• 35. Business NeedsWhat was neededWe were moving our data center in the Summer of 2009 from Philadelphiato Hershey , PA and needed to migrate 300+ Production VMs to our newlocation.SRM Review VMware came onsite to present the SRM product for a future IBC project (DR insourcing) after the product presentation we saw the potential in using this product for our Datacenter move. Working with VMware professional services served very beneficial for IBC.Did it solve the problem? Yes, SRM made our D.C. move less stressful and streamlined, it also solved our plans for DR insourcing & Redundant Production environment.35
  • 36. Business NeedsWhy VMware solutionWhen we saw the SRM product and how it could help us move 300+production VMs from our Center City Philadelphia D.C to our newHershey, PA D.C it was clear to us that this product would save us manyman hours that we needed elsewhere on our D.C move weekend.SRM Characteristics The SRM advantages that IBC leveraged were the pre-move testing, streamlining and automation of the over all D.C move script which we could plan out the recovery sequence of Tier 1 Prod VM’s to Tier 3 Test VM’s. The over reliability of this product saved our company many Admin man hours, pre and post migration.36
  • 37. Business NeedsTime outages avoided We saved hours of Production server outage times by using SRM instead of a manual migration and countless Admin man hours were saved allowing our staff to be utilized in other areas of the move weekend.What was neededSRM plugin for Virtual CenterEMC – SRDFVMware Professional Services – The professional services contact was very knowledgeable in the SRM product and how to integrate this with our EMC storage.SRM script and planning – Setting up your server priority migration planning.37
  • 38. Data Center Migration How much time till DC cutover Professional Service came out a few months prior to the DC move and were onsite for 2 days to prepare the plan and gather information about the environment. What was the setup and integration process We worked with VMware to setup our migration script and verify that the EMC storage was replicating correctly38
  • 39. Data Center Migration Services needed  Replication of data – Our initial synch was about 50 LUNS and about 30TB of data.  We then setup daily replication of about 1TB a day.  Setup our server priority script (what servers to power down last and which servers to power up 1st.  VMware came onsite 1 more day for verification that all was well before the final move date.39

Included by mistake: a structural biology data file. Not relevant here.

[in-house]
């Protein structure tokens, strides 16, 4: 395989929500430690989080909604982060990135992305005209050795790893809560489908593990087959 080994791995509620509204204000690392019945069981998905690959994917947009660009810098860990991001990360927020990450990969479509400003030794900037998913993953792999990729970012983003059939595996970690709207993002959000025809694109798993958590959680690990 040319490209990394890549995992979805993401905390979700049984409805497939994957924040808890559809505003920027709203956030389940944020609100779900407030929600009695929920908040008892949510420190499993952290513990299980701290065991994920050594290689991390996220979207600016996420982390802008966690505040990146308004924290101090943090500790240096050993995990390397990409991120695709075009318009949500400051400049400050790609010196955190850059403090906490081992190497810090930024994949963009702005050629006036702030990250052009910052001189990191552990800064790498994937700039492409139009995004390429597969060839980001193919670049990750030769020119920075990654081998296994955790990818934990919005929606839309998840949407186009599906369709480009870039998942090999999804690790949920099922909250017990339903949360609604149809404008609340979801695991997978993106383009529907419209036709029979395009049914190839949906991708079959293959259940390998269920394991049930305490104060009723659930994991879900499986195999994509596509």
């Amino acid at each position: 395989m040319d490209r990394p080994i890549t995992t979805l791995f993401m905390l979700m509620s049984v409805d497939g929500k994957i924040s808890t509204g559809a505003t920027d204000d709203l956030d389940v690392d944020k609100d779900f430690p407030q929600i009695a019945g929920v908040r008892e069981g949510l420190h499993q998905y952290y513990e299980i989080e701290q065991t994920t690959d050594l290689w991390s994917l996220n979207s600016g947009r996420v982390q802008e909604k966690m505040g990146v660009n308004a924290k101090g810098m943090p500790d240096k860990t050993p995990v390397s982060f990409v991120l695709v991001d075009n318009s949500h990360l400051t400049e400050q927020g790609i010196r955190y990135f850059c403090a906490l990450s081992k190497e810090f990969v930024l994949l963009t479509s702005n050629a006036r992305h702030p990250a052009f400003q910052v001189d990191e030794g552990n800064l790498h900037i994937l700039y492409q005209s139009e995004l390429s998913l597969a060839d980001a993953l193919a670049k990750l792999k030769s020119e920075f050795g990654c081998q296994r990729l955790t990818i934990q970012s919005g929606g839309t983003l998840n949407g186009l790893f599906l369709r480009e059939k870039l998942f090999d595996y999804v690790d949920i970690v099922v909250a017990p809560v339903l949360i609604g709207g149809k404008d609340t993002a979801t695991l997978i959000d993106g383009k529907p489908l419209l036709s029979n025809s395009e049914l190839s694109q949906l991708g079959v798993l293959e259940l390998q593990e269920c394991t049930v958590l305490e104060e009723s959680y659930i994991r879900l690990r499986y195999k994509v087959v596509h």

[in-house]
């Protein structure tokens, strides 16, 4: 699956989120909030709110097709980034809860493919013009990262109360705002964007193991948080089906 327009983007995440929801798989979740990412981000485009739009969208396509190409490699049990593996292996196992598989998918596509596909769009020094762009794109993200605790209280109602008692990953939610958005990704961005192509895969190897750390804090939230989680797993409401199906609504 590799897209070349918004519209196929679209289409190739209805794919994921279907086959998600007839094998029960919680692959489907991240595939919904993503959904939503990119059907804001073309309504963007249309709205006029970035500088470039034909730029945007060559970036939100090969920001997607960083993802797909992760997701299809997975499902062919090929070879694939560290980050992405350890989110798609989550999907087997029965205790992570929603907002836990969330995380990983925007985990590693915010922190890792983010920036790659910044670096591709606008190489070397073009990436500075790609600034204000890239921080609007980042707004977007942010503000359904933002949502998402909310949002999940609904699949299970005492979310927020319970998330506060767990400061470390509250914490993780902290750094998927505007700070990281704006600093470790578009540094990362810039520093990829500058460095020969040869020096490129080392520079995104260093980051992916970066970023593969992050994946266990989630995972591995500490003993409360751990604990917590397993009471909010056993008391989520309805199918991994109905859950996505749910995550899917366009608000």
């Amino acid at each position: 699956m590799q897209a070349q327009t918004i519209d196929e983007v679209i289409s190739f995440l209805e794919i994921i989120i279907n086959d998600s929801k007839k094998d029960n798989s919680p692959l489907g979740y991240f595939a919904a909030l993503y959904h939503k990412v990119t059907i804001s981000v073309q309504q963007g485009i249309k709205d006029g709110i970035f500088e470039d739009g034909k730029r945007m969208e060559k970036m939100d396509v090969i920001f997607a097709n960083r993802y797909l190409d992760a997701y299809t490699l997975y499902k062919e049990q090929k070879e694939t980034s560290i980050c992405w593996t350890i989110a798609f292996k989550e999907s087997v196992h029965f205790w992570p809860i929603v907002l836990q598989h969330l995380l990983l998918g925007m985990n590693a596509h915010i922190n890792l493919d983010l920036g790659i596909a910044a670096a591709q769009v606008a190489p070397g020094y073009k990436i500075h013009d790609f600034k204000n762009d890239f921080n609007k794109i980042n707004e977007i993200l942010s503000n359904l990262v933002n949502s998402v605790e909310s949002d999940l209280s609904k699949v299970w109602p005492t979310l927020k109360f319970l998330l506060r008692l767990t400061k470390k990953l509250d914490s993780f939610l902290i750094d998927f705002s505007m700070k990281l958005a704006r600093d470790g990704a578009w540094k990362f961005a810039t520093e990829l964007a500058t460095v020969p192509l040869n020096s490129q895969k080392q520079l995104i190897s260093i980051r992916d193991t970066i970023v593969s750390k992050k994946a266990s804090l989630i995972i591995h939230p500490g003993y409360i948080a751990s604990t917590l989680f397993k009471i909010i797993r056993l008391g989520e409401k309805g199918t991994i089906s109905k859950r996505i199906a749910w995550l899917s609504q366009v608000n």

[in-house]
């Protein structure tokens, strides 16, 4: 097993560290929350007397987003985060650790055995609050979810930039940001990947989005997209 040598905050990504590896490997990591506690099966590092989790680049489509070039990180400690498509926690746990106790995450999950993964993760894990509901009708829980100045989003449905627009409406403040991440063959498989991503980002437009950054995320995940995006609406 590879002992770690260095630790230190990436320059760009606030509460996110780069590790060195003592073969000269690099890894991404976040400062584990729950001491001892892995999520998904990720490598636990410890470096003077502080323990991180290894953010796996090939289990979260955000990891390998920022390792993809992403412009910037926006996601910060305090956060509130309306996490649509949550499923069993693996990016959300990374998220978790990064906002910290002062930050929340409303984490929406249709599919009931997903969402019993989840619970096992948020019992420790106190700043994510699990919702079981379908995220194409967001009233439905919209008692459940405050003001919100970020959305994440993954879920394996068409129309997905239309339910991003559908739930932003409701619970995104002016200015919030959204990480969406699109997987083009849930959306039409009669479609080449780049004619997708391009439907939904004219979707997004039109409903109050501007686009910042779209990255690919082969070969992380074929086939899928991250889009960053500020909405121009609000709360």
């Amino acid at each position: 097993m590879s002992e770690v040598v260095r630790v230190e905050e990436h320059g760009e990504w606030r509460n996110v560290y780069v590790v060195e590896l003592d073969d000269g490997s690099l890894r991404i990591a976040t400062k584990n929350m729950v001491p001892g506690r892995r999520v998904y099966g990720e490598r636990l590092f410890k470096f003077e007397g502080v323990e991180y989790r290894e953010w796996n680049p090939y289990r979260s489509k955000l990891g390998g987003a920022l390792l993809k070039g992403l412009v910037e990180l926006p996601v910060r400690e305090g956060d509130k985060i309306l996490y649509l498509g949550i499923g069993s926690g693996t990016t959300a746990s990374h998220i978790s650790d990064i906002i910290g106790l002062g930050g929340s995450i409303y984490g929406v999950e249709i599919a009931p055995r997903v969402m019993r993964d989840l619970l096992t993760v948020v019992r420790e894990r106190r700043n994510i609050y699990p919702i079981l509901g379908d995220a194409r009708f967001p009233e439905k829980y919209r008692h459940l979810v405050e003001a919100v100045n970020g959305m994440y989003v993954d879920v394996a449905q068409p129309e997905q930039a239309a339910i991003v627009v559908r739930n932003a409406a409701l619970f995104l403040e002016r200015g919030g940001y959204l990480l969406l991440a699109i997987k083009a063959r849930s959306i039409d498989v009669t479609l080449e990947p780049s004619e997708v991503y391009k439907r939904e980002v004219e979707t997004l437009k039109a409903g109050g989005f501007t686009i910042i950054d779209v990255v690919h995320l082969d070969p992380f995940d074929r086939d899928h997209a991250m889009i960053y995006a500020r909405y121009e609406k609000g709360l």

• 40. Data Center Migration What happened on Labor day move weekend? VMware was on site Friday night when we kicked off SRM, there was about 1TB of changes left to be synched. We then disconnected our EMC storage at the old datacenter and failed over to the new datacenter storage. We had less than 10 VMs that needed some attention to get back online. I would highly recommend the VMware Professional Services. They were on site a total of 4 days and walked us through the whole datacenter migration.40
  • 41. Today How is SRM running today? We currently insource our Disaster Recovery Drill at our D.R./Redundant Production datacenter in Reading, PA utilizing SRM and VMware to get us through the DR drill with replication and failover. We currently run these tests 3-4 times a year.41
  • 42. Next Steps42
  • 43. Where Can I Learn More?At VMworld • Visit us at the booth • Multiple great sessions on SRM  BCO 1269 – SRM 5 technical – Tue 4:30PM; Wed 1 PM  BCO 1562 – SRM 5 technical – Tue 12 PM, Wed 10 AM  BCO 2527 – SRM 5 technical – Tue 3 PM  BCO 3334 – Cloud DR – Mon 10 AM; Wed 4 PM  BCO 3336 – Cloud DR – SP perspective – Mon 11:30AM; Tue 12 PMVMware.com • Product Page – www.vmware.com/products/srm • Overview, datasheet, webinars, docs, community links • Free 60-day Evaluation – all you need to get started! • Solutions from VMware – www.vmware.com/solutions/continuity43
  • 44. Questions? © 2011 VMware Inc. All rights reserved
  • 45. BCO3276Disaster Recovery and Site Migrationwith Site Recovery Manager: CustomerExperiences from Around the World